Track 3: Miley Cyrus, “Wrecking Ball”
I isolated the breath taken by Miley Cyrus immediately before she launches into the final chorus of her 2013 hit song “Wrecking Ball”. On its own, the breath sounds quite unnatural: it is loud and seems to crescendo to a peak right before Cyrus sings the words “I came in like a wrecking ball” (Cyrus 2013). Its sonic envelope perhaps resembles a human breath far less than it does a carefully constructed studio effect like the backwards cymbal on the Beatles’ “Strawberry Fields Forever” (The Beatles 1967).[xiii] However, despite its apparently unusual shape, the breath fits easily in the context of the recording, as it is rhythmically consistent with the rest of the sequence of five eighth-note pick-ups, serving as the sixth pick-up (see: Figure 3).
Additionally, it matches Cyrus’s singing voice dynamically. These features suggest that the sound of Cyrus’s breath was consciously treated as a constituent sound by the recordists who worked on the track. Analyzing the breath’s dynamic shape using Sonic Visualizer (see: Figure 4), shows that the breath grows in intensity such that it flows easily into Cyrus’s articulation of the word “I”. The breath’s dynamic peak is not as high as the succeeding vocal, but it is higher than the preceding vocal passage, an exposed and quiet interlude accompanied only by piano. The breath and opening of the final chorus of “Wrecking Ball,” recorded by Miley Cyrus. This passage is found at 2:50 in the recording.
The relative dynamic levels (using Sonic Visualizer) of the end of the bridge and the beginning of the final chorus of “Wrecking Ball,” sung by Miley Cyrus (approximately 2:47–2:52 in the track). The lyrics are overlaid on their respective components of the visualization. The height of the lines represents dynamic intensity.>
The breath seems to have been compressed along with the rest of the vocal, a process that would have made it more audible and altered other sonic properties associated with it (such as its timbre). Compression is a technique that, in the words of one recording handbook, “stabilizes the image of the sound” on the recording “by evening out the volume peaks on a sound” (Gibson 2005: 79). This, in turn, allows a recordist to “turn up the overall volume and put the whole sound right in your face” (ibid.: 80).[xiv] Thus, the sound of a breath—say, Cyrus inhaling—can be made to closely match the dynamic of the surrounding vocals using compression. It is hardly surprising that Cyrus’s vocal would be substantially compressed on the recording of “Wrecking Ball,” since this is a standard technique in pop music recording. However, the compression of the breath is interesting if we consider it within the context of recording as a process which constructs and authenticates the musicking body.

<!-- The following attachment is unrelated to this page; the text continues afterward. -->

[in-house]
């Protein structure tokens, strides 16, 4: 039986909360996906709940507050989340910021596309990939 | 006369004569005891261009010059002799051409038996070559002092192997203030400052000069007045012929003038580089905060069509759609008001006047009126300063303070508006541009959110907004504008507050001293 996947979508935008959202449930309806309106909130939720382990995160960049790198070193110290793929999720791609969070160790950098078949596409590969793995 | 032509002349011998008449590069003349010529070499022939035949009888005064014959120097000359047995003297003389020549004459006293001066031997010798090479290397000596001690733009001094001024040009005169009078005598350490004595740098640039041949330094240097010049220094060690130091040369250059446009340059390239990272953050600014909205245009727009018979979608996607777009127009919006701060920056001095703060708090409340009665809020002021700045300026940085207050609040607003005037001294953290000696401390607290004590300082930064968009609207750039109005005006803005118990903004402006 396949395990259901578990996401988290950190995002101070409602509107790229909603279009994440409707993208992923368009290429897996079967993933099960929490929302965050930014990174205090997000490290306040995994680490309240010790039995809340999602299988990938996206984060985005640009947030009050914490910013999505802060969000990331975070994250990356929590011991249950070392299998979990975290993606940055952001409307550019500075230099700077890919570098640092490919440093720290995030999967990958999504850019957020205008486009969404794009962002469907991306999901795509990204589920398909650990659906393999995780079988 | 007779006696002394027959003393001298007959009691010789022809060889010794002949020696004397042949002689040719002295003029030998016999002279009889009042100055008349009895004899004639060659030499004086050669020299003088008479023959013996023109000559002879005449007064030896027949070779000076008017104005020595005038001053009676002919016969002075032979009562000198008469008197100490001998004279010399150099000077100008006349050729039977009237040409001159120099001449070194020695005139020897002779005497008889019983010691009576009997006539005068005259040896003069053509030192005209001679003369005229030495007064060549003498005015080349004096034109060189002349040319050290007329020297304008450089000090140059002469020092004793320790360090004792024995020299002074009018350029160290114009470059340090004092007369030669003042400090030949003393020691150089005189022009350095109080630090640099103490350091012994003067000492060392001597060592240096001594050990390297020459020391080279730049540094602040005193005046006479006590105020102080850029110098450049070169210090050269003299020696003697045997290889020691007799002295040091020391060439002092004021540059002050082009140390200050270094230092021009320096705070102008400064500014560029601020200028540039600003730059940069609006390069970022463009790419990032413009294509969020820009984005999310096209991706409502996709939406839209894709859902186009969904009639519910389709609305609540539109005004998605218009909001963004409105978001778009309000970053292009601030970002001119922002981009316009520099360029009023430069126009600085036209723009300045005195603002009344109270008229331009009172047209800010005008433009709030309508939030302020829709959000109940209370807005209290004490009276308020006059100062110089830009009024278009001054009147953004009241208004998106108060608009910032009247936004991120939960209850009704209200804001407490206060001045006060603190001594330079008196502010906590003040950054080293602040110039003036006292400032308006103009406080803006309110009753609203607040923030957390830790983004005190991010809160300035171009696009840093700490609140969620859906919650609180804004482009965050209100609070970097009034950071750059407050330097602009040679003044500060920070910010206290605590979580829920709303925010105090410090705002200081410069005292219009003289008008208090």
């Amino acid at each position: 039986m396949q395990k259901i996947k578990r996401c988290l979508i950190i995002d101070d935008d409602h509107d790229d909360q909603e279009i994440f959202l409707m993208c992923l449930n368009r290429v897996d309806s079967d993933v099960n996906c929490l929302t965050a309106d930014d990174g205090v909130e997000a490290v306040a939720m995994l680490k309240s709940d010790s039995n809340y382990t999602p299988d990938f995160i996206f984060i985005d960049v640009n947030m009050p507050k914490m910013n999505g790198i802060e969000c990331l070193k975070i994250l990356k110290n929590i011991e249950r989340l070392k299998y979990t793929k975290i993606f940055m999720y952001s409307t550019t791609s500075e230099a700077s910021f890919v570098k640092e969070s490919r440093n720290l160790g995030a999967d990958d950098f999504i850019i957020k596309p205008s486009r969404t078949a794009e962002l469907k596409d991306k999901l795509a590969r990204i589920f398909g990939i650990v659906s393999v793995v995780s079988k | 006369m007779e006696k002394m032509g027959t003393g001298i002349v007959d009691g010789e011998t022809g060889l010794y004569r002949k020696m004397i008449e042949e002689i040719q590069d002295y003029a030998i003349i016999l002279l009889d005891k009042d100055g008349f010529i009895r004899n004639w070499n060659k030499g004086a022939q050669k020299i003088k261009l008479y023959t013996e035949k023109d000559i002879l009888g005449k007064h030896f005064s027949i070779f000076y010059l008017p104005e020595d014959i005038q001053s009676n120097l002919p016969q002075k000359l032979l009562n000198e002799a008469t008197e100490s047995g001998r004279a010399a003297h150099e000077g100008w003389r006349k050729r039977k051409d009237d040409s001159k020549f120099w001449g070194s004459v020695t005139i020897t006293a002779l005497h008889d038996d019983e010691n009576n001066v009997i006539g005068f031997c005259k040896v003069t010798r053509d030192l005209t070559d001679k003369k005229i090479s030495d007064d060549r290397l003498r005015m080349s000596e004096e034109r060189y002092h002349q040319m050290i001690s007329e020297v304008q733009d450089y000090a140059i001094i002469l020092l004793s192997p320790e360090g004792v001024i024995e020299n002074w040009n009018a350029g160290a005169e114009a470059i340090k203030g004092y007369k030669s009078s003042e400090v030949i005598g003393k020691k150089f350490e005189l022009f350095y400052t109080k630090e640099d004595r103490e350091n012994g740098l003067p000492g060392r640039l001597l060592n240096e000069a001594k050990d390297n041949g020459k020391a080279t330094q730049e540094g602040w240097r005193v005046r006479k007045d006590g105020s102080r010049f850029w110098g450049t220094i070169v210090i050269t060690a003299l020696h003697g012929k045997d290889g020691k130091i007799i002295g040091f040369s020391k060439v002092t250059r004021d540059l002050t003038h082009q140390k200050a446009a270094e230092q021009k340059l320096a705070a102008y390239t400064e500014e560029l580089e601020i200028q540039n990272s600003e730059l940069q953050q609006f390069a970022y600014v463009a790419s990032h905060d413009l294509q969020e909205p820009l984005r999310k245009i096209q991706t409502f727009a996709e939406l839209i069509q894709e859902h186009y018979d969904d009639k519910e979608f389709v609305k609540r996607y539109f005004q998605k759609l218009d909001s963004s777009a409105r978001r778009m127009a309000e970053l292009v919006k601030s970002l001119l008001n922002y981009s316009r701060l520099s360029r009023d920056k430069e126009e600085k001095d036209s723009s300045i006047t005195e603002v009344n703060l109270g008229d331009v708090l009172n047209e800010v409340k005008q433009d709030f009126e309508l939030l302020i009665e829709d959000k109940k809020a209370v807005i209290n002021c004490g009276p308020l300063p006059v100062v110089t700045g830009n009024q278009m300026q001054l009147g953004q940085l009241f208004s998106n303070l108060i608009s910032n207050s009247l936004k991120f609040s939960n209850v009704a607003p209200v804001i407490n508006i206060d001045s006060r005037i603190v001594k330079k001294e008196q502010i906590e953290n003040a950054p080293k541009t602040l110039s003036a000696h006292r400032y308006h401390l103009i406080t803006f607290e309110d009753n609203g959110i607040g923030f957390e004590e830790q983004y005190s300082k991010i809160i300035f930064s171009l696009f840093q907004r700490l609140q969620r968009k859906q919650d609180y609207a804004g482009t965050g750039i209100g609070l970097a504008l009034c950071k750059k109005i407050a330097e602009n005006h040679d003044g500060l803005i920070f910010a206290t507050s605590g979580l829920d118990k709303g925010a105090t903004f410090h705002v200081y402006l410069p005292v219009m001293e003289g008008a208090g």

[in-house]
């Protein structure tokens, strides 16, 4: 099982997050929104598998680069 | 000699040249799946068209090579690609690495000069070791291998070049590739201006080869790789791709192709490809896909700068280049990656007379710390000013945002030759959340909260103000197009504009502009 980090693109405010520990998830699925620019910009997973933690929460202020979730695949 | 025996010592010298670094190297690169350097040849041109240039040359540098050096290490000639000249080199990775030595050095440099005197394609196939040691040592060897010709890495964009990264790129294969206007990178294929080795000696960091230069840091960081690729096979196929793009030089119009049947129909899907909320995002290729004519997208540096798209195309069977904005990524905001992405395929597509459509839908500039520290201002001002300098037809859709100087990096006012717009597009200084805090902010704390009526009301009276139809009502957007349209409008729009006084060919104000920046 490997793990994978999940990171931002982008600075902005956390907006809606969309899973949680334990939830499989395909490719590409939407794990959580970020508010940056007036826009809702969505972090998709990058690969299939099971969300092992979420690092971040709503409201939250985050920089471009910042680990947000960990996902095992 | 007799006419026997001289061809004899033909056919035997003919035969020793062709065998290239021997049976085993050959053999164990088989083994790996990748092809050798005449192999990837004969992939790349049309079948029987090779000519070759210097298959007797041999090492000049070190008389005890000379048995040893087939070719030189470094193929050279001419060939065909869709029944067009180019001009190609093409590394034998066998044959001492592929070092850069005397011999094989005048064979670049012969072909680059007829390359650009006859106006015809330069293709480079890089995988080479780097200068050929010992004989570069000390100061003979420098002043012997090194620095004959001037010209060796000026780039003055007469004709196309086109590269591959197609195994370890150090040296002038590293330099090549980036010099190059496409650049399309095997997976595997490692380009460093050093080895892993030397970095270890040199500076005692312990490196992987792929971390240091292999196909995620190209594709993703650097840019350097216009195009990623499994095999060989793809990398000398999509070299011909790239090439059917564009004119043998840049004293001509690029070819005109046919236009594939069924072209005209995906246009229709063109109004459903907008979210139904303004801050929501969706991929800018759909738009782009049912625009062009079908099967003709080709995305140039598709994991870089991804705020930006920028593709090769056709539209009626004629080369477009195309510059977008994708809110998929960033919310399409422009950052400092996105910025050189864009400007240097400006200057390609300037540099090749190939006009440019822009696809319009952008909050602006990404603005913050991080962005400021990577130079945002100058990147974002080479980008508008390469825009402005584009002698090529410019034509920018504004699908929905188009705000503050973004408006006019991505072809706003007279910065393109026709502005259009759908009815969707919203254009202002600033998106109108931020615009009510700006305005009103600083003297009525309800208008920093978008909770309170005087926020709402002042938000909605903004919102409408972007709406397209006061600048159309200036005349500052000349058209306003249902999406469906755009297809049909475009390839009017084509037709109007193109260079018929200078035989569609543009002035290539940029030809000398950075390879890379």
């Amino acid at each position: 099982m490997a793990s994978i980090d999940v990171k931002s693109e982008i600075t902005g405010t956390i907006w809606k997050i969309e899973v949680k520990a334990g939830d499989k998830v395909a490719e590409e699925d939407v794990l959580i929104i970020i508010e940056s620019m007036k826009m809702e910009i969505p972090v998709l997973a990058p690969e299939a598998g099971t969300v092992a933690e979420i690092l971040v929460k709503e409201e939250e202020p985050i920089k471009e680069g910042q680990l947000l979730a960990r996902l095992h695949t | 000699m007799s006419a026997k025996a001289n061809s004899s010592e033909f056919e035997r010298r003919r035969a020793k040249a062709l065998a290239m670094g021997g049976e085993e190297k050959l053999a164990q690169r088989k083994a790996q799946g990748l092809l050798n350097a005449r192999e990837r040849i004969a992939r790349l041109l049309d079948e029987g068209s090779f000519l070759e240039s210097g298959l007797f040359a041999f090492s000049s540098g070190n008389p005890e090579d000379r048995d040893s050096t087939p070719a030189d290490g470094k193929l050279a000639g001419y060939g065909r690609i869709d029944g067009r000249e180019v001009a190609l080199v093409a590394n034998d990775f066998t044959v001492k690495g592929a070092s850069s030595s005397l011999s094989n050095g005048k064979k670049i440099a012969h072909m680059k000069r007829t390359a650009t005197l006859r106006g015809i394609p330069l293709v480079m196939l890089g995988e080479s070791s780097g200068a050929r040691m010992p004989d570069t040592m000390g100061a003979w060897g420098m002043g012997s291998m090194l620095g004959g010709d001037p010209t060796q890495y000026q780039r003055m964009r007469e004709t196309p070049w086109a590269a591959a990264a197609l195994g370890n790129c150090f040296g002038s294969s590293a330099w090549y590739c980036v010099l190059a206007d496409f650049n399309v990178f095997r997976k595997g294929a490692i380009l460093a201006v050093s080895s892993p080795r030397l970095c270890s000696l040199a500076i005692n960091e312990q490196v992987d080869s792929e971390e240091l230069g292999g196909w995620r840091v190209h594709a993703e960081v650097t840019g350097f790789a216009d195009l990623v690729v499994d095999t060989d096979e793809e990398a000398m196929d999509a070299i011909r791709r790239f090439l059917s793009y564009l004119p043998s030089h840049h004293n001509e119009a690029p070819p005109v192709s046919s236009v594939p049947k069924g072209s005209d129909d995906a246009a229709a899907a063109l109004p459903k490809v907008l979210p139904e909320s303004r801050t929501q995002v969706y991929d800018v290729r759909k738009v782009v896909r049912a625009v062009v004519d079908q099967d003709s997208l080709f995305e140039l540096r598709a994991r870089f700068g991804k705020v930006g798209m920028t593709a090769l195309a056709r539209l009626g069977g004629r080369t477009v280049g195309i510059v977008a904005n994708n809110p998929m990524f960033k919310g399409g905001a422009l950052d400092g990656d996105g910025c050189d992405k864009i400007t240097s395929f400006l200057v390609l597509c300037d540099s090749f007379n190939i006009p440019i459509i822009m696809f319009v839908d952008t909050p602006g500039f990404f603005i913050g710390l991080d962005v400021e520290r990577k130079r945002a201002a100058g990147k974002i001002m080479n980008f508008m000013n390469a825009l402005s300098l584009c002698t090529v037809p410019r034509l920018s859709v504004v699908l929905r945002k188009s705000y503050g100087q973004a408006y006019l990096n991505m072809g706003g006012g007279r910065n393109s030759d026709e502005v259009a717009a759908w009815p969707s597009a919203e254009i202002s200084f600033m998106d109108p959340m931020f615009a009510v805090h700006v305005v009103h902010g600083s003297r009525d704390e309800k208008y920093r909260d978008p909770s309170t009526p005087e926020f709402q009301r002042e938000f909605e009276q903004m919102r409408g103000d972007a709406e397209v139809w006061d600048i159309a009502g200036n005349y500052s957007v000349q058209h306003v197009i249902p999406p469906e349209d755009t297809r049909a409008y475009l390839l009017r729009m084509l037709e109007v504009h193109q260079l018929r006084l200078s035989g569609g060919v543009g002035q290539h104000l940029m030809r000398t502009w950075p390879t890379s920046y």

A quick and unscientific comparison between the studio recording of “Wrecking Ball” and Cyrus’s live performance of the song at the 2013 iHeartRadio Festival reveals that the studio recording is notable for its polished, even vocal (“Miley Cyrus LIVE Wrecking Ball at iHeartRadio 2013”). In her live performances of the song, Cyrus’s vocals are a bit wobblier, as one would expect, and her breaths are usually inaudible. Cyrus typically drops her hand-held microphone to her side between lines, thus making her breathing inaudible to the audience. The contrast between the live and recorded versions is not simply a reflection of the technological contexts, rather, this contrast points to the different expressive forms employed by Cyrus. Within the song’s structure, the moment before the entrance of the final chorus is marked as particularly expressive and intimate. Cyrus sings a line from the latter half of the song’s verses: “Don’t you ever say I just walked away. I will always want you” (Cyrus 2013). In concert performances of “Wrecking Ball,” Cyrus uses the moment in the song to convey vulnerability through her body, making gestures with her arms, employing her facial expressions, and perhaps even crying (“Miley Cyrus Cries During Wrecking Ball Live at Staples Center Bangerz Tour YouTube”).
In contrast, the studio recording does not have a visual component with which Cyrus can convey meaning and emotion to audiences, and consequently, all of this emotion must be directed towards the sonic construction of Cyrus’s performance. On the recording, she sings the critical pre-chorus line with (apparently) the same level of dynamic intensity as in the earlier verses, yet this moment in the song (at 2:41) stands in contrast to the rest of the track for its spare accompaniment, consisting solely of a barely audible piano. The staging makes Cyrus’s persona seem vulnerable, and it stands in stark contrast to the dense texture and assertive, belted vocal that follows. The sound of the breath, while expressively extraneous in a concert performance, serves an essential function in representing the emotional vulnerability and strength of Cyrus’s recorded persona. The breath is the one sound in this recording that listeners are sure to recognize as “human”—including even Cyrus’s voice, which, through studio processing, seems rather technological, particularly compared with her concert performances. Moreover, the staging of the breath in this way is not necessarily part of a broader process of pop music production, or even of the production of Cyrus’s other recordings. Nowhere else on Bangerz, the album featuring “Wrecking Ball,” is Cyrus’s breath nearly so prominent. Instead, the highly audible breath is part of the expressive apparatus of this track in particular; it sonically conveys Cyrus’s humanness using the technological procedures that give the track its identity.